Social Finance (a.k.a. Impact Investing, Venture
Philanthropy, Social Venture Capital)
: aiming to achieve social and environmental impact through funding or financing ventures, organizations, and companies. For example, social VC applies a venture capital model and social return focus to for-profit funding in a wide range of sectors and businesses that provide social/environmental as well as financial returns. The venture philanthropist applies a venture capital model to nonprofit grantmaking, by managing a "portfolio" of organizations, and seeks to increase the social impact of that portfolio by providing management support and by expecting results and accountability from the organizations they fund.

International Development: working to promote the economic and social well-being of the world's poorest countries, whether through CSR (see below) in multinational corporations, management of international nongovernmental organizations, business and enterprise development in emerging economies, or through traditional and non-traditional forms of finance: public finance, private equity, hedge funds, microfinance etc. International development career paths for MBAs span the entire spectrum from corporate finance to nonprofit.

Microfinance: providing financial services to poor individuals, households, and communities by delivering financial services on the "micro" level as a means to promote economic development (e.g. very small loans, savings accounts for small deposits, etc.). Microfinance institutions (MFIs) are active mostly in the developing world, although some have established themselves in the U.S. and Europe. Opportunities for MBAs are most plentiful at such domestic organizations, and at the management level within international development agencies, donor agencies, and policy/advocacy groups.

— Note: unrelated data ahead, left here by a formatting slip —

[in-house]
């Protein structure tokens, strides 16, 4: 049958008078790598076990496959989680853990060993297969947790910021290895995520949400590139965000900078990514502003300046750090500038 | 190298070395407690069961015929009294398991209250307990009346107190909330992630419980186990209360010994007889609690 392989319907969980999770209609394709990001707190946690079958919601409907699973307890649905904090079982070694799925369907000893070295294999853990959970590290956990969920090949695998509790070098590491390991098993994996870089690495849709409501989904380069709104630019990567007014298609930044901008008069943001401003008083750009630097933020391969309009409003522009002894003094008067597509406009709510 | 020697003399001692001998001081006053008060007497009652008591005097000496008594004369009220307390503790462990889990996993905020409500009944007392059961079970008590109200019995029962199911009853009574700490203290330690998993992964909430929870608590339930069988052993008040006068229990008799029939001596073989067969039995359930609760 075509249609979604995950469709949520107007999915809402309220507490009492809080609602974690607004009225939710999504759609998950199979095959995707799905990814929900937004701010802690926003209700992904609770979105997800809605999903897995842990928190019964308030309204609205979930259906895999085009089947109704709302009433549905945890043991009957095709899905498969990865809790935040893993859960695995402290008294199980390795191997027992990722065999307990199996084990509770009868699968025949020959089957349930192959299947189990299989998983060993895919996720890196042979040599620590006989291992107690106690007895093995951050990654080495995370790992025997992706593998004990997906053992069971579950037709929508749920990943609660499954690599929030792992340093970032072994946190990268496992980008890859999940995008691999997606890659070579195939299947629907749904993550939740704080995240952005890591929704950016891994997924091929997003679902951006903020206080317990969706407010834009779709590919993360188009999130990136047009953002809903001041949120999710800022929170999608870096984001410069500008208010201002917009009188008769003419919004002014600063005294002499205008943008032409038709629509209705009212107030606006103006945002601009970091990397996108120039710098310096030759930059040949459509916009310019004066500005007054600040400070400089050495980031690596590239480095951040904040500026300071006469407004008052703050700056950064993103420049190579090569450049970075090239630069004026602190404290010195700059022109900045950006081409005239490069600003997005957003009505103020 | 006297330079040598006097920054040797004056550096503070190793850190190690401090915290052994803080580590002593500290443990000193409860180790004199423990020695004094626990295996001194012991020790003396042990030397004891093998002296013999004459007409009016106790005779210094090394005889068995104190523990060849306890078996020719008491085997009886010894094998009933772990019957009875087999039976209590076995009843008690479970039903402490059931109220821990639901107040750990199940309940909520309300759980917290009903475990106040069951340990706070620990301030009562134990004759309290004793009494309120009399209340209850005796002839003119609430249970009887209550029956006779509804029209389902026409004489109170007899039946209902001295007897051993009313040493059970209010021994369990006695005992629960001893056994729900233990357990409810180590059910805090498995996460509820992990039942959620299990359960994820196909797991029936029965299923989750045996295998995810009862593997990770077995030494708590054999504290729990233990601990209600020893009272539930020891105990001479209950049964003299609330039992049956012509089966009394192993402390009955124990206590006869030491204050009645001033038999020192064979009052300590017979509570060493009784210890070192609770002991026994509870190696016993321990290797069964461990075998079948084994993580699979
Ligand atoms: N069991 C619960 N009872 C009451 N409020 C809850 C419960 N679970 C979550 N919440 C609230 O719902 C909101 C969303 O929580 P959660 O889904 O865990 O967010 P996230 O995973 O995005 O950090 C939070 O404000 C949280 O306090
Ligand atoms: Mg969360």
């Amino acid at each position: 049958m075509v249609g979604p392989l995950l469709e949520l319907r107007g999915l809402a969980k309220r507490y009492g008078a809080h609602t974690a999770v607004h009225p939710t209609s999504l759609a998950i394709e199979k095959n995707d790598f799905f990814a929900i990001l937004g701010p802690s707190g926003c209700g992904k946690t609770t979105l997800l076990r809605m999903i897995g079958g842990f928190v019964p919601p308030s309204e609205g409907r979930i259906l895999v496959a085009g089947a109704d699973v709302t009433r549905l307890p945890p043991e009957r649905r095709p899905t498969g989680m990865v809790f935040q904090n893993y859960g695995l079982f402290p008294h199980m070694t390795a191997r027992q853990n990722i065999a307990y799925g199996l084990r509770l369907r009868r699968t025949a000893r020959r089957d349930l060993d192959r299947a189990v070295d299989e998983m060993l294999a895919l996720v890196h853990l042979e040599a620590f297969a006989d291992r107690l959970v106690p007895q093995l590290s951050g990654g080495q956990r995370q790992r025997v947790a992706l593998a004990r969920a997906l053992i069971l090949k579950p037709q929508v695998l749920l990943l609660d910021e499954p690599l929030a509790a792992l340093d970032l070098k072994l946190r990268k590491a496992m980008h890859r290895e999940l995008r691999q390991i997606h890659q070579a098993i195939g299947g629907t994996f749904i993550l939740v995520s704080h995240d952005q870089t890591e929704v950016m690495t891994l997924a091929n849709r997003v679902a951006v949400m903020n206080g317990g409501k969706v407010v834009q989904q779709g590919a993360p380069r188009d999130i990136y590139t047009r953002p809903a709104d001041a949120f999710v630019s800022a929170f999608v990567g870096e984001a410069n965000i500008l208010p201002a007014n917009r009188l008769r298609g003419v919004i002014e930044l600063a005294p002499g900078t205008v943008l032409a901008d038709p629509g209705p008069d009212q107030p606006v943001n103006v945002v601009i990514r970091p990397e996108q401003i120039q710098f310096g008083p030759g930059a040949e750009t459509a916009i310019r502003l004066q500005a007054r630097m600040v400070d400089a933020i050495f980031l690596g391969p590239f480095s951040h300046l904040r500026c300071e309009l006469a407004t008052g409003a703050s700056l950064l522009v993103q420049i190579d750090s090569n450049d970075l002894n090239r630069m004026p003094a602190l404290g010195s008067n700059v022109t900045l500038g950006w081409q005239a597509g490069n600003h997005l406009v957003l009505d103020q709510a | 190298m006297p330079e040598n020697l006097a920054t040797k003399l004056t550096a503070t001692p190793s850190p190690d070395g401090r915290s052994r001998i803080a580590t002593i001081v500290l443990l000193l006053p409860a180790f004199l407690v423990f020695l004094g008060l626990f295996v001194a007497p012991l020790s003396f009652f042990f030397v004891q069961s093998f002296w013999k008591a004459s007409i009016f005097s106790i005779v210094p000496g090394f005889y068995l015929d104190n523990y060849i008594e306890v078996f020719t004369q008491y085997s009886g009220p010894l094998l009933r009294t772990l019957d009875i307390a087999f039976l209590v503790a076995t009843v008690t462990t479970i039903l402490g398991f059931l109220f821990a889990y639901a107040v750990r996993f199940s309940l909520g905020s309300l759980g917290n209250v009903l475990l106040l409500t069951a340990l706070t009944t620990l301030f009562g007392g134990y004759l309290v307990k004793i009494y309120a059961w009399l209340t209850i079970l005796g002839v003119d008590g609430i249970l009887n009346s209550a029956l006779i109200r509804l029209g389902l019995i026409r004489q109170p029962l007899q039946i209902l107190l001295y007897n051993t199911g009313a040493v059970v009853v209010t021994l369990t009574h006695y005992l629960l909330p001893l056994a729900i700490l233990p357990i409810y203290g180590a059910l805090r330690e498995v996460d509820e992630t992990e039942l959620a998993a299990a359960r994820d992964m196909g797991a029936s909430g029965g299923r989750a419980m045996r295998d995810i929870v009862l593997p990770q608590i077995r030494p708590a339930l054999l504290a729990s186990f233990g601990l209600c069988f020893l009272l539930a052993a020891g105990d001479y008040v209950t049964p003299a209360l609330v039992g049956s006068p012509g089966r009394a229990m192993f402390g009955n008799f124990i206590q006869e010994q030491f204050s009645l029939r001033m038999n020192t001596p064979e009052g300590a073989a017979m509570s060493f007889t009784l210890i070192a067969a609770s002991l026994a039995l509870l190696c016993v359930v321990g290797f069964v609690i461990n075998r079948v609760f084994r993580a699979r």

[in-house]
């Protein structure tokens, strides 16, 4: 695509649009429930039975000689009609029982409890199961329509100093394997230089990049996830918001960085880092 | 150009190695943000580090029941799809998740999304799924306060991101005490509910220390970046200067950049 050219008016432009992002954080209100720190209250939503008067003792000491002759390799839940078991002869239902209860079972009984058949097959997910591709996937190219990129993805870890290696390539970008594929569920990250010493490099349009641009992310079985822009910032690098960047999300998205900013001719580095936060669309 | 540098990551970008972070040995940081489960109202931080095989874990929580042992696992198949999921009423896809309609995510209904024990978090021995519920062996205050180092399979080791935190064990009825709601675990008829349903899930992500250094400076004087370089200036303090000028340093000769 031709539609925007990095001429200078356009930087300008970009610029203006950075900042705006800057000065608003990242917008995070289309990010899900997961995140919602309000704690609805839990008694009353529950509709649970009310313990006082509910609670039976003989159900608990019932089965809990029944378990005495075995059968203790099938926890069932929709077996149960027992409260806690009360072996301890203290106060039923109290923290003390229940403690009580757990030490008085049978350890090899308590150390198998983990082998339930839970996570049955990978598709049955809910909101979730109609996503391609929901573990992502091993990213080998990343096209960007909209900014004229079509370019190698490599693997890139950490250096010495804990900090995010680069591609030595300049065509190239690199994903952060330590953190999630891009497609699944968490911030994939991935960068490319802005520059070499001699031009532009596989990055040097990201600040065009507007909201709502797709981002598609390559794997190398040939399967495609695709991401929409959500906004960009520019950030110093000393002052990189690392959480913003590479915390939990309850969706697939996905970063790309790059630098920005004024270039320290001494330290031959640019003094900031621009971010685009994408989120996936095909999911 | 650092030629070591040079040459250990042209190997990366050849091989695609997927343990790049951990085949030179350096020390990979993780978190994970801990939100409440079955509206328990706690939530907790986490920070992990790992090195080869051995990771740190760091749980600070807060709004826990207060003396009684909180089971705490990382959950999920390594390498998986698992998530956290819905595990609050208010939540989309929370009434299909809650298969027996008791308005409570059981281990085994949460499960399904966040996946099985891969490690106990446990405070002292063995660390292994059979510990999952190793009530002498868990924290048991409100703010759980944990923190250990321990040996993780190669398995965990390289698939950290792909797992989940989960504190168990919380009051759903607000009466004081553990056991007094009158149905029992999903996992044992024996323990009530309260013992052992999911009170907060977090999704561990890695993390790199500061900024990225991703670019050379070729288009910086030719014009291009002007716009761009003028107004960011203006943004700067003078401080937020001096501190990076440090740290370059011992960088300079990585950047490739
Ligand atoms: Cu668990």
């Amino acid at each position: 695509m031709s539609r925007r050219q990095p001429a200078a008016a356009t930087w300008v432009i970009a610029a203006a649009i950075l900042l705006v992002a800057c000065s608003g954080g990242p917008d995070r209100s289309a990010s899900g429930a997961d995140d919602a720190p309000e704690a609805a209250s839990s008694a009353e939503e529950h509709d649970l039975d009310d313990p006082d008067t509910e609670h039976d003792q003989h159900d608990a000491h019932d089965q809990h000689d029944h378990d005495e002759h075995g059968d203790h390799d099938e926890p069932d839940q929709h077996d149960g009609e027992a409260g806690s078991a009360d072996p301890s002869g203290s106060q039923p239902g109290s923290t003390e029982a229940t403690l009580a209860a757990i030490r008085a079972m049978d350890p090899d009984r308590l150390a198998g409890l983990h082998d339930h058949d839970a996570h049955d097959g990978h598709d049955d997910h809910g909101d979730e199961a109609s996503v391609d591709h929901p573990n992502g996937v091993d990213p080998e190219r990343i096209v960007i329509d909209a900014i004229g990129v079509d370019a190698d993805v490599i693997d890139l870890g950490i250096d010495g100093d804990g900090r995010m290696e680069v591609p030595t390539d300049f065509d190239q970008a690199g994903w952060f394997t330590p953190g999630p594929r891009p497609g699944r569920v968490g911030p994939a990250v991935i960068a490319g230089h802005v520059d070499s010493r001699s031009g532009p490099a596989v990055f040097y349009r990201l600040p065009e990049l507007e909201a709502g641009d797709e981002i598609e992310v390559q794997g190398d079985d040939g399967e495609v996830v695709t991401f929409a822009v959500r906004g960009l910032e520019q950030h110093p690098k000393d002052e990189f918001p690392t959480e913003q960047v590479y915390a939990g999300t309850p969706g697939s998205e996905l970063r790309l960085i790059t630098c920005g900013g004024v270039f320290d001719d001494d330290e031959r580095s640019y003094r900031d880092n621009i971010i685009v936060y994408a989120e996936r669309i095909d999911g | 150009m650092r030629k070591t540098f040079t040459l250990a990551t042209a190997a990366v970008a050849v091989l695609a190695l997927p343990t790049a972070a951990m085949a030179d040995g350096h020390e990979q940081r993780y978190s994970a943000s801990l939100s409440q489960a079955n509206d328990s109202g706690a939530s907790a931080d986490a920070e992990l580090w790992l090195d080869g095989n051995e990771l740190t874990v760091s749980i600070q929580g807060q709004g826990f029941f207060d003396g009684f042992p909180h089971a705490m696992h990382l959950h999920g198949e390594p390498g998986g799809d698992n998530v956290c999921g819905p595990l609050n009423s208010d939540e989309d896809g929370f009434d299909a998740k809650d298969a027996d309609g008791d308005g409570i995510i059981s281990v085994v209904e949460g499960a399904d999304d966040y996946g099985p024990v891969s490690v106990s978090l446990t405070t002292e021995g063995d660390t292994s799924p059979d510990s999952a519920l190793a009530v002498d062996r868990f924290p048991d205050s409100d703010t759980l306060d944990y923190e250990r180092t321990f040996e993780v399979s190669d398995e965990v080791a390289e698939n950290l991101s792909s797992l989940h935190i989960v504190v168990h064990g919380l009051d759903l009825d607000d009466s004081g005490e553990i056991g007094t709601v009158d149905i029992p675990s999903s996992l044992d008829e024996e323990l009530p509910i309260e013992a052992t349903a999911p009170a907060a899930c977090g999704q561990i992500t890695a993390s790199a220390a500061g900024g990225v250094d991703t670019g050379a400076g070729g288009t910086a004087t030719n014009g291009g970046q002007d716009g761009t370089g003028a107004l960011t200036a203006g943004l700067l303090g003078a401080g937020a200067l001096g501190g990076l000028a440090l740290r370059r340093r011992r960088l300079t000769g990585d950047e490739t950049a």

Corporate Social Responsibility (CSR): working within companies to ensure socially and environmentally responsible and sustainable business practices on issues such as social audits and accountability, business ethics, environment, and workplace procedures. Although some corporations have a CSR/sustainability division, these issues typically arise in management and functional areas such as finance, strategy, operations, and human resources. These roles are rare and often awarded to individuals who have worked in a business role within the company and understand their business model and how to integrate social impact.

ESG/Socially Responsible Investing: an extension of assets management, where funds apply screening criteria to potential investments, and/or assess a company's CSR track record across a number of areas including environmental, social, and governance. Screening criteria can exclude companies in sectors such as tobacco, weapons, etc; examine how companies interact with communities on environmental and social concerns; and assess the pro-active management of issues such as employee relations and diversity.

Corporate Philanthropy: Please see Foundation Management above.